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© Phyllis Rachler / WWF

Endangered Species in the Danube River Basin

The Beluga Sturgeon (Huso huso) is the biggest freshwater fish in the world.
Great white pelicans
Only dark times ahead

Great white pelicans are elegant and high-stamina gliders. They are sociable birds, which mate in ... rel= © Anton Vorauer WWF

Great white pelicans are elegant and high-stamina gliders. They are sociable birds, which mate in large colonies of up to 3000 animals, and hunt in groups.

The great white pelican’s main habitat is restricted to the Danube Delta in Romania and Ukraine, although they are also native in Asia and Africa.

They prefer extensive swamps with open waters on lakes, landlocked seas, lagoons and large river deltas. The bodies of water should have plenty of fish and aquatic plant life.

Great white pelicans are sensitive to disturbances in their mating area and flee immediately when approached by humans. It may happen that they abandon mating and no longer incubate due to such disturbances.

70% of all great white pelicans worldwide live in the summer on the 4500 square meter large Danube delta, protected by nature conservation laws.

The great white pelican is classified as rare, there are fewer than 10.000 mating pairs, worldwide. The European mating population encompasses around 4.100 pairs
This architecturally proficient rodent is useful to all

Eurasian beaver
Castor fiber
Germany. rel= © WWF / Chris Martin BAHR

The lifestyle of a beaver requires water areas close to riverbanks, which until now have conflicted with human land-use, a struggle for survival that the beaver not can win alone.

The beaver was originally the largest rodent in Europe, from France to Northern Mongolia, and from Northern Scandinavia to the Mediterranean. At the beginning of the 20th century, it was close to extinction. At present, more than 1000 beavers live in 2 large areas, namely the Danube-March-Area, and in the Inn-Salzach-Valley.

Beavers are social animals that live monogamously in family groups. Predominantly nocturnal, they do not hibernate, but remain in their dens for weeks at a time.

The beaver prefers slow flowing or stagnant bodies of water rich in riverine vegetation or vast alluvial forests. Their way of chopping down trees is the most well known trait of the beavers. Trees are food, as well as construction material for its spacious castles.

These beaver-constructed-dams are water level regulating, which lessen the effects of floods and droughts on smaller rivers. The living space of a beaver, which in turn provides a habitat for several other animal and plant species, is a labyrinth of dams and canals.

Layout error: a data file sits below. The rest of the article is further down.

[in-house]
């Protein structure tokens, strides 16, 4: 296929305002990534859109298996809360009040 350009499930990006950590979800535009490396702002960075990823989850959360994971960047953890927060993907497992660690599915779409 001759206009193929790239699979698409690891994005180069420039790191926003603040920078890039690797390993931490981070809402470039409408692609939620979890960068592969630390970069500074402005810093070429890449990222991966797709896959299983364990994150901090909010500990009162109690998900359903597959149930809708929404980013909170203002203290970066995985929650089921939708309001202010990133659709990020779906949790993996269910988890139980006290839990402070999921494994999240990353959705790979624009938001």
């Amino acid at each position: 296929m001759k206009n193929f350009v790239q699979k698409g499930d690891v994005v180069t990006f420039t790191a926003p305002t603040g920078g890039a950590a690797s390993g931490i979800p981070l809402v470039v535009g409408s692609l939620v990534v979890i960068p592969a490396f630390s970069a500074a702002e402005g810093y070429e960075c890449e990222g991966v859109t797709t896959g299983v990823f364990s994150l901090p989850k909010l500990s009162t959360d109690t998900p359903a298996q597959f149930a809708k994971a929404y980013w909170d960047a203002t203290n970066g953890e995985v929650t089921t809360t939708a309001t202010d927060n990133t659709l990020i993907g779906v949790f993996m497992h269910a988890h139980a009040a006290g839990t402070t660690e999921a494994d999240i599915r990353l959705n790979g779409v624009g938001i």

European kingfisher
A king without a home

Kingfisher (Alcedo atthis) rel= © WWF / Fred F. HAZELHOFF

The European kingfisher, although widespread, is endangered or even threatened by local extinction. The massive development and regulations of our flowing bodies of water (about 30,000 km since 1950) are constricting the kingfisher’s habitat and spawning opportunities daily.

Earthen banks on water bodies are of crucial importance to kingfishers, because they nest in excavated holes. Rivers with bare, steep banks are indispensable, where holes can occur only on non-developed banks during floods.

However, over the past years, it appears that the birds are switching to nesting next to stagnant water, as vertical walls can no longer be found on the banks of rivers because of the man-made changes to river flows.

Kingfishers’ reach sexual maturity at the age of 1. Their average lifespan is only 2 years.
European pond turtle
Almost time to abandon sunbathing?

European pond turtle, Emys orbicularis. Dnestra Delta, Ukraine rel= © (c) WWF / Anton VORAUER

The European pond turtle is a timid but skilled swimmer and diver. It prefers to spend most of the winter at the bottom of muddy water bodies. Yet in the summer, it likes to bask in the sun, for which pond turtles need floating branches or vegetation, such as detritus from  trees cut down by beavers.

The European pond turtle is found both Europe-wide and in Northern Africa. On the Danube and the March there are the only a few remaining native populations.

Pond turtles prefer a habitat on still or slow flowing bodies of water, with a muddy bed and an abundance of aquatic plants, i.e. vegetation rich bayous in alluvial forests.

The survival of a population depends on flat lentic regions, which can be warmed by the sun, as well as poor grasslands close to bodies of water with bushy banks, warm groves and sandy hills.

Adult pond turtles are particularly threatened by human disturbances to their habitat, such as: draining of swampland and wetlands, restructuring of bodies of water, urban sprawl and destruction of egg deposition areas.

It often occurs that females are run over by vehicles, while searching for nesting areas. Turtles also fall victim to weirs used for fishing, as they get trapped and inevitably drown.